Roundtable Weekly
Biden Proposes $1.8 Trillion “American Families Plan” Funded by Tax Increases
May 1, 2021

Biden Joint Address to Congress

President Biden on April 28 outlined a $1.8 trillion American Families Plan that would fund an expansion of government support for child care, education, paid family leave and other “human infrastructure” initiatives through new tax increases. [Full text of the President's prepared remarks and CNBC, April 29)

  • Biden proposes to pay for The American Families Plan with tax increases on upper-income taxpayers and new tax enforcement initiatives, including significantly higher tax rates on capital investment. Collectively, the Administration claims these changes would raise $1.5 trillion over 10 years. (American Families Plan Fact Sheet)

Roundtable Response

Jeff DeBoer RER Meeting
  • Real Estate Roundtable President and CEO Jeffrey DeBoer, above, said,  “President Biden’s American Jobs Plan and American Families Plan offer very credible initiatives to address some of our nation’s most pressing needs—a modernized infrastructure, a more comprehensive approach to climate-related matters, as well as increased investments in housing, education and child care.”

  • DeBoer also warned, “As policymakers consider the options to raise this needed revenue, we strongly urge that the focus be on broad-based tax increases that do minimal damage to job creation, risk taking and entrepreneurial activity. Unfortunately, particularly when considered in total, many of the tax proposals accompanying the American Jobs Plan or American Families Plan would reduce economic activity, impede job growth, and diminish opportunities for startup businesses and those less advantaged. The current law in these areas may be in need of review and reform, but repealing these incentives is simply not wise.” (Full Roundtable statement)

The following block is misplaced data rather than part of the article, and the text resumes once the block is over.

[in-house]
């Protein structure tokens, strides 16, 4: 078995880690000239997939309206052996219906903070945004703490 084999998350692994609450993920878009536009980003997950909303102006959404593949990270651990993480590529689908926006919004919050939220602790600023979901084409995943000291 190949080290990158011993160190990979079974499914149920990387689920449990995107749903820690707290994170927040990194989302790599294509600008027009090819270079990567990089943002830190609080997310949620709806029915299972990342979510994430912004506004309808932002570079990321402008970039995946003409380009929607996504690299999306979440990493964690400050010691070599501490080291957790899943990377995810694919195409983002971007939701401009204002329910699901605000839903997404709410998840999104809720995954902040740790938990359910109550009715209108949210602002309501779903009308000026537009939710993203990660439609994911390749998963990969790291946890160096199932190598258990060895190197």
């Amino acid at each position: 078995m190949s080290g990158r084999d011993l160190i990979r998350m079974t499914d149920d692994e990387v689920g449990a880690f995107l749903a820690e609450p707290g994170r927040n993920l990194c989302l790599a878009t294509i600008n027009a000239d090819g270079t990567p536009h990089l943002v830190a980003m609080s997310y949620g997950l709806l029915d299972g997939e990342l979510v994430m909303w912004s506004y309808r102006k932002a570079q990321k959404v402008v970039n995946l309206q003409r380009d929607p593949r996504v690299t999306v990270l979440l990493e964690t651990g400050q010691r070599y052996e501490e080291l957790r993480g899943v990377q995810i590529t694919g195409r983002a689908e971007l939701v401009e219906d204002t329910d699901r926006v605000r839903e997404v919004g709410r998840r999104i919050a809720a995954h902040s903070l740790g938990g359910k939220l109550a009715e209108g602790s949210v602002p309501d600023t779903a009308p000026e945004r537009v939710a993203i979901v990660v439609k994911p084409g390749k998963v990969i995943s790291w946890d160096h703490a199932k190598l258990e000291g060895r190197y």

Specific Tax Increases

Oval Office Meeting
  • The tax proposals in the American Families Plan include increasing the top tax rate on ordinary income from 37 percent to 39.6 percent, which would impact single filers with income above about $453,000 and married couples with income above approximately $509,000, a White House official said. (The Hill, April 29)
  • Raising the tax rate on capital gains and dividends from 20 percent to 39.6 percent for households making over $1 million. (Tax Foundation, April 23)
  • Restricting gain deferred through like-kind exchanges to no more than $500,000 per-year. (Wall Street Journal, April 28)

  • Stepped-up basis: Taxing unrealized gains in excess of $1 million ($2.5 million per couple) at death, but with an exception for family-owned businesses passed on to heirs who continue to run the business. (American Families Plan Fact Sheet)
  • Reforming the current tax treatment of carried interest: (GlobeSt, April 29)

  • Expanding the 3.8% Medicare tax on earnings and net investment income to apply to additional activities currently outside the scope of the tax.

  • Permanently extending the 2017 Tax Cuts and Jobs Act (TCJA) provision, section 461(l), that restricts the deductibility of active pass-through business losses to $250,000 for an individual or $500,000 for a married couple.
  • Notably absent from the American Families Plan are any proposals related to reinstating the deduction for state and local taxes (SALT).

What’s Next

  • Several Senate Democrats have signaled they do not support all the tax increase proposals. Sen. Sen. Joe Manchin (D-WV), a pivotal centrist lawmaker, along with Sens. Mark Warner (D-VA) and Bob Menendez (D-NJ), members of the Senate Finance Committee, voiced concerns that higher capital gains rates could slow economic growth, according to the Wall Street Journal. 

  • Menendez commented on the proposed increase, “For me, it is what you’re doing, the totality of the package, and how does it affect the ability of growth to continue to take place. That’s how I’m judging it. Right now it seems like a rather high rate to me.”

President Biden plans to host his first meeting since taking office with House and Senate leaders from both parties on May 12, according to a White House official. (BGov, April 29)

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